On September 11, 2001, in the chaos of the terrorist attacks, 38 planes were diverted to Newfoundland, Canada, when American airspace was frozen. The small town of Gander, which then had a population of 9,000, nearly doubled in size when it took in passengers from U.S. airplanes into their homes. The natives called these people “Come From Aways.”
And, now, a musical aptly titled Come From Away will fly into New York City this spring, beginning performances February 18, 2017, at the Gerald Schoenfeld Theatre. But one would imagine that a musical about the aftermath of New York’s most devastating moment would be a tough sell for Broadway.
“It’s Come From Away—that’s the title; nobody could remember it,” says producer Sue Frost of Junkyard Dog Productions, also responsible for the musicals Memphis and First Date. “It’s an ensemble piece; it’s no stars. And people are going to say it’s about 9/11. So those are three things that require a lot of work—to get into people’s heads what the title is and what it’s really about. As producers, we also looked at the show—we knew we loved it, we knew it had a life, [but] we were not sure if it was immediately a Broadway show, which is why we were so careful with it.”
Aside for the aforementioned factors, it’s also only the second musical from husband-and-wife writing team Irene Sankoff and David Hein (their first was a show written for the Toronto Fringe titled My Mother’s Lesbian Jewish Wiccan Wedding), so Frost and her producing partners, Randy Adams, Marleen Alhadeff, and Kenny Alhadeff, guided the two along the way.
The pairs met when Frost and Adams were in Toronto for the tour of Memphis. The songwriting duo met years before in college at York University in Toronto (and began work on Come From Away some time thereafter).
Though Sankoff and Hein are Canadians, they were in New York City when the 9/11 terrorist attacks took place. Sankoff was working towards her master’s degree at Pace University, and Hein came with her to Manhattan. They lived at the International House New York, a private residence for graduate students, with people from all around the world, so the story of Canada’s Come From Aways strongly resonated with them.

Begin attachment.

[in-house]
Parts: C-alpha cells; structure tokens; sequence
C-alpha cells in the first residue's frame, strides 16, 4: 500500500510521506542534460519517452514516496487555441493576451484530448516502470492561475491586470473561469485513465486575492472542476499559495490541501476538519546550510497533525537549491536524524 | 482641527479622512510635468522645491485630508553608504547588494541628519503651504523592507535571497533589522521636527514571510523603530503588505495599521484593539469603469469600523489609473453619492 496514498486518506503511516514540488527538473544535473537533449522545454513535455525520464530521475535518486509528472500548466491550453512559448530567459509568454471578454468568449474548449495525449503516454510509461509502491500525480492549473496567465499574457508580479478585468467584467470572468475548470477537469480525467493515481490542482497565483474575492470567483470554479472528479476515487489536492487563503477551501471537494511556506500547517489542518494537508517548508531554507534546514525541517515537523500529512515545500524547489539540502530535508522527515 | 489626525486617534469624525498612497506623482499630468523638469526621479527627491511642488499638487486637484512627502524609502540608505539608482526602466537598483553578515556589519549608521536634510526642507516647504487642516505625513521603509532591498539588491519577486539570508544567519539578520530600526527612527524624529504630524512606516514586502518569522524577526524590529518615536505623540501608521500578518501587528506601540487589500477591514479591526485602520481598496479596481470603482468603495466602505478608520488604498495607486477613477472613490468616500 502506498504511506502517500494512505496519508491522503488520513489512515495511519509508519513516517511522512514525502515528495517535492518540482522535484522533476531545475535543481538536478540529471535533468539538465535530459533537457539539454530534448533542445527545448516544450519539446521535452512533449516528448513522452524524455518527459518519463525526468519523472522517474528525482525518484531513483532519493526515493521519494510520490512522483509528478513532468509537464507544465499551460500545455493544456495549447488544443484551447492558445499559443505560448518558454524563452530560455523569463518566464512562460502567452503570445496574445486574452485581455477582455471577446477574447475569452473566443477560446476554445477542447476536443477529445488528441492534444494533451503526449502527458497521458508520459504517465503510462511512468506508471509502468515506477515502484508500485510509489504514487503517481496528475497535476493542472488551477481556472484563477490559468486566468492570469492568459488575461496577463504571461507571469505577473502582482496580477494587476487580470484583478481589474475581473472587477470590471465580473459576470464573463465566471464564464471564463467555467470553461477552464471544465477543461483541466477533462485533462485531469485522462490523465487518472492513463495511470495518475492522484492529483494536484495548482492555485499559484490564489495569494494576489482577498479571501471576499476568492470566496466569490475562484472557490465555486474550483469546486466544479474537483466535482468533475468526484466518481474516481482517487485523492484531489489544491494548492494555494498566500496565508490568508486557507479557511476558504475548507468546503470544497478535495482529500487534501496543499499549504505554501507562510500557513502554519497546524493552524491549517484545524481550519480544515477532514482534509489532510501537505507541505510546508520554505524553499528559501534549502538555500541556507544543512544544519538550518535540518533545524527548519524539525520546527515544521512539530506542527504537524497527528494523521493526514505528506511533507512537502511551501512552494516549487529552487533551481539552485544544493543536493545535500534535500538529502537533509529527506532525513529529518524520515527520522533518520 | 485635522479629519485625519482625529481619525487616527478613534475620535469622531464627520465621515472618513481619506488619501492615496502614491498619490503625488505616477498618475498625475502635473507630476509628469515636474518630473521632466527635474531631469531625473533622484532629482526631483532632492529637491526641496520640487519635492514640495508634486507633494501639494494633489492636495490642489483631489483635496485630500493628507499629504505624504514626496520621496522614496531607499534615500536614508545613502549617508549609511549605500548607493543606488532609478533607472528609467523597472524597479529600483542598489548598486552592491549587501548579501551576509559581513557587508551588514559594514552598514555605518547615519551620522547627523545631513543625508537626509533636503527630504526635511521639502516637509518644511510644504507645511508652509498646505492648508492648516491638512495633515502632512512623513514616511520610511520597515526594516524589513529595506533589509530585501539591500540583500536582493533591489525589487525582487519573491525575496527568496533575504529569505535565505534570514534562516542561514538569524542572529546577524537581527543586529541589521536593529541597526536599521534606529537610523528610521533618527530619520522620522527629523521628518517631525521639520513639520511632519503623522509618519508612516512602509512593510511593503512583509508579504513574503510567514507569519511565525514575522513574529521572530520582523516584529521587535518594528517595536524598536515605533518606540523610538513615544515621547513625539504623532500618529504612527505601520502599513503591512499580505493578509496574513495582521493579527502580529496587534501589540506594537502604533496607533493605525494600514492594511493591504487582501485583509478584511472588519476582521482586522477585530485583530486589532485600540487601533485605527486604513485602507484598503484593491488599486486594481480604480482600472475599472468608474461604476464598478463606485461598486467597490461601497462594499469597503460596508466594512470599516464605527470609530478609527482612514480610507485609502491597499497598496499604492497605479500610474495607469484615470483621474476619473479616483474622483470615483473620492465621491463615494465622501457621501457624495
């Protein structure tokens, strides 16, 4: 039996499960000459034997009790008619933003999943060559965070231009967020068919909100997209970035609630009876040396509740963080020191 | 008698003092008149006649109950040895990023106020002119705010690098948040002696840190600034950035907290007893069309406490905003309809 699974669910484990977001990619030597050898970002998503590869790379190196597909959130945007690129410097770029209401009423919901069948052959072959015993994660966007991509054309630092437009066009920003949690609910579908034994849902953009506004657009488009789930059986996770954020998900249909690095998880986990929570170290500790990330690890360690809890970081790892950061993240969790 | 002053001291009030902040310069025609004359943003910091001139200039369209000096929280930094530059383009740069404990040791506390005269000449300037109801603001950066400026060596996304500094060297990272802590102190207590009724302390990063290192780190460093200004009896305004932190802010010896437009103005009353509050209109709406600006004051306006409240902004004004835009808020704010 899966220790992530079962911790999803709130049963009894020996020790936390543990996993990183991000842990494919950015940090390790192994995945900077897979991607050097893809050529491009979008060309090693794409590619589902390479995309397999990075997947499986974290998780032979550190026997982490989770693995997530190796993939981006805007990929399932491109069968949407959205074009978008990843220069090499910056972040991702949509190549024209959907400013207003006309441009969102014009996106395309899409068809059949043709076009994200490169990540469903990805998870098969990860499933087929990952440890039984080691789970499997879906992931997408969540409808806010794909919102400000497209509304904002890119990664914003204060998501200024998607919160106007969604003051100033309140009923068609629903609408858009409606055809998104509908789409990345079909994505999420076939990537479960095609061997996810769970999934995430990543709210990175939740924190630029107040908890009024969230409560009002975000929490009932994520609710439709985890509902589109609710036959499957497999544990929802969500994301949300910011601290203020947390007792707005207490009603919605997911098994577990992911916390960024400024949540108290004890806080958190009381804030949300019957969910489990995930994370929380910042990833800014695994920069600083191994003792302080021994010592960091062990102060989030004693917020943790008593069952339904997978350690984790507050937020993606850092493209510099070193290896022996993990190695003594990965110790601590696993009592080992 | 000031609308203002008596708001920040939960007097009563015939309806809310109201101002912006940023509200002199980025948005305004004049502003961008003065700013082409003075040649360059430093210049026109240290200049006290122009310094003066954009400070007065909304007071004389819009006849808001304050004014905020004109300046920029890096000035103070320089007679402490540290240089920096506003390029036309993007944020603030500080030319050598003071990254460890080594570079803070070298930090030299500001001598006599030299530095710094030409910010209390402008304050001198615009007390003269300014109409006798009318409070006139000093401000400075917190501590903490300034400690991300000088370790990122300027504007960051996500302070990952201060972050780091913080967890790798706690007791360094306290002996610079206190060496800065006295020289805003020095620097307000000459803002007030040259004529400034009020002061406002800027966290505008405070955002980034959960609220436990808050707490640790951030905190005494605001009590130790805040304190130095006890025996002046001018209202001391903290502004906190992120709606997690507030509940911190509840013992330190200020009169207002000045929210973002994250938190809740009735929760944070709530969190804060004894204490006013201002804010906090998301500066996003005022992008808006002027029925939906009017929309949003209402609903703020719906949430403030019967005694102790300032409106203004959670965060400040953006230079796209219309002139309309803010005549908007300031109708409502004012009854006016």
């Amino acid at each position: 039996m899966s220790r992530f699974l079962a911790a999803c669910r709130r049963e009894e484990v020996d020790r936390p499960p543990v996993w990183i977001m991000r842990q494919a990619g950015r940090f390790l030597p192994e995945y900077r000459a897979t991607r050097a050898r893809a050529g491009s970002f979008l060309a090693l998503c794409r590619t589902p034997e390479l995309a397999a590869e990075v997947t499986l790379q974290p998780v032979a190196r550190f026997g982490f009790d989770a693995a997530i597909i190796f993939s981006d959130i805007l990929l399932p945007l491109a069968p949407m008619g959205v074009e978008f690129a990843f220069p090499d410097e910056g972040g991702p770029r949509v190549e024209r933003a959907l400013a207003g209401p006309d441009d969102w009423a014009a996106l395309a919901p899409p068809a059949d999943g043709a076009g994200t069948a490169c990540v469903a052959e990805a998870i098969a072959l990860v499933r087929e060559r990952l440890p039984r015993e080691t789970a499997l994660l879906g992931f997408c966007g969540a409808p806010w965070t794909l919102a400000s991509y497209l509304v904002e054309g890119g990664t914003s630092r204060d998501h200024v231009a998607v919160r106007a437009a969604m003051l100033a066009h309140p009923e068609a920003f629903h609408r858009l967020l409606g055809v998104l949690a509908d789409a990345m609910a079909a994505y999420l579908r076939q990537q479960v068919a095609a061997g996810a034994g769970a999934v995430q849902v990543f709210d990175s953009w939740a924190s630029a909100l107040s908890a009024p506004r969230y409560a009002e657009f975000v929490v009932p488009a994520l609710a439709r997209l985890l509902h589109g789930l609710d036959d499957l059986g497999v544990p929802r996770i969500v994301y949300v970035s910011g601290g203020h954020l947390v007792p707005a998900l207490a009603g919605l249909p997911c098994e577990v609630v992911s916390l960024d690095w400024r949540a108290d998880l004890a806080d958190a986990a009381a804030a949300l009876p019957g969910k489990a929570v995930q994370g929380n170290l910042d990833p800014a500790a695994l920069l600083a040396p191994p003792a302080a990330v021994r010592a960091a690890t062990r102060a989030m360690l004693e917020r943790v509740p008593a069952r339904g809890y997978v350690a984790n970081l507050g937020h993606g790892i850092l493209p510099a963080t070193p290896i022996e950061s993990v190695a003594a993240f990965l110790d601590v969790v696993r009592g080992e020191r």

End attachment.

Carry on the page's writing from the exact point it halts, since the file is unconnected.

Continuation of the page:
They thought, “Not only do we have the experience of being in New York on 9/11 with people from 110 different countries,” Sankoff explains, “but we also now see how important the story of what happened in Newfoundland is to people like Captain Beverley Bass, who lost people that day.”
Bass, who has seen the musical multiple times, is a character in Come From Away, played by Jenn Colella. She’s had many chances, since Frost and Junkyard Dog Productions advised the creators to play multiple venues outside of New York to develop the story and see how audiences (including those directly affected by the tragedy) would receive the work. It started at the La Jolla Playhouse and the Seattle Repertory Theatre in 2015, with 2016 productions at the Ford’s Theatre in Washington, D.C., and the Royal Alexandra Theatre in Toronto (where it now plays through January 8, 2017)—not to mention a pit stop back home in Gander.
“More helpful than anything was the time we spent in Washington, D.C., in a city directly impacted by the tragedy,” says Frost. “We did a special private performance for Pentagon survivors early in the run, and it was very positively received, to the point where some of those folks came back over and over again and brought other people, [as well as] put us in touch with survivor groups here in New York. They said, ‘This is a very positive message, and this is a message we all need.’ One woman in particular, who actually toured us around the Pentagon [and] lost her sister that day—if she had been at her desk, she would have been gone, too—said, ‘I was afraid to come to this show. I’m so glad I did.’ She saw it four times in D.C., and she came with us to Gander. She said, ‘It’s helping me deal with my loss because I’m seeing that good things came out that day and not just negative things.’”
The group refers to the musical as a “9/12 story,” since the heart of Come From Away beats to a group banding together—forming friendships and relationships—after the attacks.
“We also had several New Yorkers see this show in La Jolla—hardened New Yorkers,” says Frost, “and we were very anxious to hear their response. Every single one of them came out of it saying, ‘This reminded me of how nice we all were to each other after 9/11, before revenge took over, before vengeance took over, before we started bombing people. Do you remember those first few weeks, where you would stop a complete stranger on the street and say: Are you okay?’ People were kinder, and they were nicer, and they were taking care of each other. That’s what people said to us, and we came out and said, ‘If that’s indeed the case, then we very much want to see this show in New York.’ Until you experience it, you don’t realize how hungry you are to feel good about the person sitting next to you.”
Michael Gioia is the Features Manager at Playbill.com. Follow him on Twitter at @PlaybillMichael.